Hierarchical clustering of bipartite graphs by the Ward method.

  • Bigraphs

Parameters
  • embedding_method – Embedding method (default = GSVD in dimension 10, projected on the unit sphere).

  • cluster_col – If True, return a dendrogram for the columns (default = False).

  • cluster_both – If True, return a dendrogram for all nodes (co-clustering rows + columns, default = False).

Variables
  • dendrogram_ – Dendrogram for the rows.

  • dendrogram_row_ – Dendrogram for the rows (copy of dendrogram_).

  • dendrogram_col_ – Dendrogram for the columns.

  • dendrogram_full_ – Dendrogram for both rows and columns, indexed in this order.

Examples

>>> from sknetwork.hierarchy import BiWard
>>> from sknetwork.data import movie_actor
>>> biward = BiWard()
>>> biadjacency = movie_actor()
>>> biward.fit_transform(biadjacency).shape
(14, 4)

References

  • Ward, J. H., Jr. (1963). Hierarchical grouping to optimize an objective function. Journal of the American Statistical Association, 58, 236–244.

  • Murtagh, F., & Contreras, P. (2012). Algorithms for hierarchical clustering: an overview. Wiley Interdisciplinary Reviews: Data Mining and Knowledge Discovery, 2(1), 86-97.

fit(biadjacency: Union[scipy.sparse.csr.csr_matrix, numpy.ndarray]) → sknetwork.hierarchy.ward.BiWard[source]

Applies the embedding method followed by the Ward algorithm.

Parameters

biadjacency – Biadjacency matrix of the graph.

Returns

self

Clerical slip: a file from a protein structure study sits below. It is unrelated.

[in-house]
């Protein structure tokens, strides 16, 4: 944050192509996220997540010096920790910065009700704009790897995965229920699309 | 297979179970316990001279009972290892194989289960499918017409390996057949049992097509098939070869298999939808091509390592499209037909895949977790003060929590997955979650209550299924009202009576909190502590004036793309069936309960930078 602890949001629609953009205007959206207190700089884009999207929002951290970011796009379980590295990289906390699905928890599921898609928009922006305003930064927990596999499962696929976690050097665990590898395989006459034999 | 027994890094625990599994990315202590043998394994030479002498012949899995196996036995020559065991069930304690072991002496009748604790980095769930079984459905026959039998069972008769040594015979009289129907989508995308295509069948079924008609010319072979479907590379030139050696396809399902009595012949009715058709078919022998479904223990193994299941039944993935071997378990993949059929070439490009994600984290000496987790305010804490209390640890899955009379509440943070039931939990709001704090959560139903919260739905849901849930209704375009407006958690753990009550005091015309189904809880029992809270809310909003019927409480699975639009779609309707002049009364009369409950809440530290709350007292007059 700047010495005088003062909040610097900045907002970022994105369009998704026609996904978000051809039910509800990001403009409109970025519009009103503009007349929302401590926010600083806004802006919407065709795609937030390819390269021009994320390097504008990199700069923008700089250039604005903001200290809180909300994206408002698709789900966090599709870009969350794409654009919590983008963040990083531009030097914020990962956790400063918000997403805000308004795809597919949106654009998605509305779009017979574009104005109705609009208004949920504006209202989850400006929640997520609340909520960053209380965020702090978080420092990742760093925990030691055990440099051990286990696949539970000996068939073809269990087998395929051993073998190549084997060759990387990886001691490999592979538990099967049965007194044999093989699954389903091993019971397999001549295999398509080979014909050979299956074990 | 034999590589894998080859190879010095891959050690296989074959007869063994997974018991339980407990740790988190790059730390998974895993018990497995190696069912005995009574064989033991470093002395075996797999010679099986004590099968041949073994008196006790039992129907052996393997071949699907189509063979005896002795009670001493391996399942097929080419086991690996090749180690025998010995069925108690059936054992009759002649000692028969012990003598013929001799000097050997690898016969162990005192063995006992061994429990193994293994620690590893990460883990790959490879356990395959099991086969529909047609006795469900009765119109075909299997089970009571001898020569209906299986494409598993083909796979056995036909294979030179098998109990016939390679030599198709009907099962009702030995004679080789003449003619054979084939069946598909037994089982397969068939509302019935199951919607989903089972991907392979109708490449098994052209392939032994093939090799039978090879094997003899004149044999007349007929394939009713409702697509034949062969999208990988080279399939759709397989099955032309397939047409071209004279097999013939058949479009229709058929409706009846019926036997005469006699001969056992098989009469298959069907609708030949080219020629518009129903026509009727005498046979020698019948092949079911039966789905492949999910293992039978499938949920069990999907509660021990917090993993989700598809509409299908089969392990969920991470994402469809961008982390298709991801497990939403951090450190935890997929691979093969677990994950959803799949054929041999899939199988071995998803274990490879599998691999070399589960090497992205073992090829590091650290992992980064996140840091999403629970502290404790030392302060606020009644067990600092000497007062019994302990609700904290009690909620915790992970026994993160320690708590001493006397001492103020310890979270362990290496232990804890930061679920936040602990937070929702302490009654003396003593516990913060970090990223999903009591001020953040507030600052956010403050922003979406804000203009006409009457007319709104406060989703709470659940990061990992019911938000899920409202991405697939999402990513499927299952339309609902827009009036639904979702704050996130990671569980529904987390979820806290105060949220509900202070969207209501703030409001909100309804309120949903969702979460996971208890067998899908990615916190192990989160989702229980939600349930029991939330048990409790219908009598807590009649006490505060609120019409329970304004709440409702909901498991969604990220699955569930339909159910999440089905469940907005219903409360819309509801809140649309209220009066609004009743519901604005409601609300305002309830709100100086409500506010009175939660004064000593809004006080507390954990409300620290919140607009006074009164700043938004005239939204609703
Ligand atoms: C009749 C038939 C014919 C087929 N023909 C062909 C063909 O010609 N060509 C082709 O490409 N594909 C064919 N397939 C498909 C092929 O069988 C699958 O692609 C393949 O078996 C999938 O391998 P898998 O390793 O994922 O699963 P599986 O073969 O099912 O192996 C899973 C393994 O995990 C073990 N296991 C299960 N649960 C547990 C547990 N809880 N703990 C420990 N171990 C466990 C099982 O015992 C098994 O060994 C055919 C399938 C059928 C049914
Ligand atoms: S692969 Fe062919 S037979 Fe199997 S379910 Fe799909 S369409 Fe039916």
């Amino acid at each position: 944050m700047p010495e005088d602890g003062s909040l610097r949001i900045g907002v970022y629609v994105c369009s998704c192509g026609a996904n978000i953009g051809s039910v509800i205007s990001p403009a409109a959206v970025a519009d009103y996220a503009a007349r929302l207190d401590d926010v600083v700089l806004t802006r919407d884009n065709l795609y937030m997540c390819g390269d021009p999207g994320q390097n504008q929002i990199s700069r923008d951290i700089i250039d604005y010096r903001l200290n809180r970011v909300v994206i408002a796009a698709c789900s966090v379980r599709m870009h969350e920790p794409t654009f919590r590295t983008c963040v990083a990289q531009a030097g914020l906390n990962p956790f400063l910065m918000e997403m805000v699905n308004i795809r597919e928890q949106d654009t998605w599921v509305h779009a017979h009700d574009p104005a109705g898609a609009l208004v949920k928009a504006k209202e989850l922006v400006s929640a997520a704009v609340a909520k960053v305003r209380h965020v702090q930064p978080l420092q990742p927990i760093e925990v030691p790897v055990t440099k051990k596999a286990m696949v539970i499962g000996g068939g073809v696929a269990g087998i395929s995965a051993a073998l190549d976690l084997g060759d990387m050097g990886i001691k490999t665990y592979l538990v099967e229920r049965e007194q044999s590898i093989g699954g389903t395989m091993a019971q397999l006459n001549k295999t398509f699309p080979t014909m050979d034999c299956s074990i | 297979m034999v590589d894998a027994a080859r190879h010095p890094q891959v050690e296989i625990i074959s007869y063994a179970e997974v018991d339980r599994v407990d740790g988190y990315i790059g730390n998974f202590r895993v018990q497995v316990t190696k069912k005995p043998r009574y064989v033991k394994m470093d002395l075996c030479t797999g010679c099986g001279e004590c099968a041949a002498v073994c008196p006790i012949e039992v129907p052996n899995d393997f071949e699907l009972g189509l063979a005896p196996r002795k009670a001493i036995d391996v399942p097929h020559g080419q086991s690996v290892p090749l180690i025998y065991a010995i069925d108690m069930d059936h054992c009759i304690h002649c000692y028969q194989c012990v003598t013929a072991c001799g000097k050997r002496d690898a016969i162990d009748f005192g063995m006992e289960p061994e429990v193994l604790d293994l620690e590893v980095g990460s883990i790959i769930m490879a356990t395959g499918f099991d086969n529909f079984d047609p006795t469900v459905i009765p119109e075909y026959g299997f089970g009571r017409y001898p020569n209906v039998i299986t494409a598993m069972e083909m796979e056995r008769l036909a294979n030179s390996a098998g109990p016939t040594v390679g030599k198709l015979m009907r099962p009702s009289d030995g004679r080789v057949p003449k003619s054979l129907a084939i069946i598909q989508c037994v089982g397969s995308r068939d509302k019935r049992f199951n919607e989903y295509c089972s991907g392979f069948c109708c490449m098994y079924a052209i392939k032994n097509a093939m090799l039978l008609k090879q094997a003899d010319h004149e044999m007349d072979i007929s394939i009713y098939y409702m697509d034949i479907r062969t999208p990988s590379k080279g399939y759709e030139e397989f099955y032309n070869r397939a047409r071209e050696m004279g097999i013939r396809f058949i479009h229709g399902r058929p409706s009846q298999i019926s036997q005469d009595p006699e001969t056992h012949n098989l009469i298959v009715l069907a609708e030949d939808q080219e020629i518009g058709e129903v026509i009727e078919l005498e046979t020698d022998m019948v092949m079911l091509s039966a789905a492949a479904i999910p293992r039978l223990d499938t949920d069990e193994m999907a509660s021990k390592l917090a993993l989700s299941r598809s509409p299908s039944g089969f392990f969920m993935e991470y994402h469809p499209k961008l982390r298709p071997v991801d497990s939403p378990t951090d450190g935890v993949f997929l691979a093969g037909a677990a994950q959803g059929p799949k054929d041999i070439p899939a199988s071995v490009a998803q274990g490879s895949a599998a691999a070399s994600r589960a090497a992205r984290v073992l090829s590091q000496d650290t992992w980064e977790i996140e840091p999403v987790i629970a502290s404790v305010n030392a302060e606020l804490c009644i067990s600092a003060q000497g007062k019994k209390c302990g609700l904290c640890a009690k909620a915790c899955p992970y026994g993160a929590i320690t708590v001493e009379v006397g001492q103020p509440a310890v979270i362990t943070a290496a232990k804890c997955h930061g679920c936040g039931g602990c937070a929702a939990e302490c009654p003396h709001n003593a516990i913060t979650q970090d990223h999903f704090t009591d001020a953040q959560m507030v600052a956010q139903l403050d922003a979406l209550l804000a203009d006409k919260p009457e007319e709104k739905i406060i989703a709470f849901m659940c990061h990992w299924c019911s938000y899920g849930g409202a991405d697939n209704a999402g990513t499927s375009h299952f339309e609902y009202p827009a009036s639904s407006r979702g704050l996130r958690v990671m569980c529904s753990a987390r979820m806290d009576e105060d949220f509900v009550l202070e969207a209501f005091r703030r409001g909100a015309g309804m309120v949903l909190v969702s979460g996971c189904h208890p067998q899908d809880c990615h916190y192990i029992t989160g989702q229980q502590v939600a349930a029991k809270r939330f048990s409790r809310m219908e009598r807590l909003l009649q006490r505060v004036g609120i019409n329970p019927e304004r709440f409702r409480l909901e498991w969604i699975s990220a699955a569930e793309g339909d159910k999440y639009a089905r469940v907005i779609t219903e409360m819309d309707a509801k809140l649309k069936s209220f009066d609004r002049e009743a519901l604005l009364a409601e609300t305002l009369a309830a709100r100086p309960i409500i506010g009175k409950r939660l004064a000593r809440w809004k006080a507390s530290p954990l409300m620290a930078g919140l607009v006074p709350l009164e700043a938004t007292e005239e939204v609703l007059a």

Return type

BiWard

fit_transform(*args, **kwargs) → numpy.ndarray

Fit algorithm to data and return the dendrogram. Same parameters as the fit method.

Returns

dendrogram – Dendrogram.

Return type

np.ndarray

Metrics

sknetwork.hierarchy.dasgupta_cost(adjacency: scipy.sparse.csr.csr_matrix, dendrogram: numpy.ndarray, weights: str = 'uniform', normalized: bool = False) → float[source]

Dasgupta’s cost of a hierarchy.

  • Graphs

  • Digraphs

Expected size (weights = 'uniform') or expected weight (weights = 'degree') of the cluster induced by random edge sampling (closest ancestor of the two nodes in the hierarchy).

Parameters
  • adjacency – Adjacency matrix of the graph.

  • dendrogram – Dendrogram.

  • weights – Weights of nodes. 'degree' or 'uniform' (default).

  • normalized – If True, normalized cost (between 0 and 1).

Returns

cost – Cost.

Return type

float

Example

>>> from sknetwork.hierarchy import dasgupta_score, Paris
>>> from sknetwork.data import house
>>> paris = Paris()
>>> adjacency = house()
>>> dendrogram = paris.fit_transform(adjacency)
>>> cost = dasgupta_cost(adjacency, dendrogram)
>>> np.round(cost, 2)
3.33

References

Dasgupta, S. (2016). A cost function for similarity-based hierarchical clustering. Proceedings of ACM symposium on Theory of Computing.

sknetwork.hierarchy.dasgupta_score(adjacency: scipy.sparse.csr.csr_matrix, dendrogram: numpy.ndarray, weights: str = 'uniform') → float[source]

Dasgupta’s score of a hierarchy (quality metric, between 0 and 1).

  • Graphs

  • Digraphs

Defined as 1 - normalized Dasgupta’s cost.

Parameters
  • adjacency – Adjacency matrix of the graph.

  • dendrogram – Dendrogram.

  • weights – Weights of nodes. 'degree' or 'uniform' (default).

Returns

score – Score.

Return type

float

Example

>>> from sknetwork.hierarchy import dasgupta_score, Paris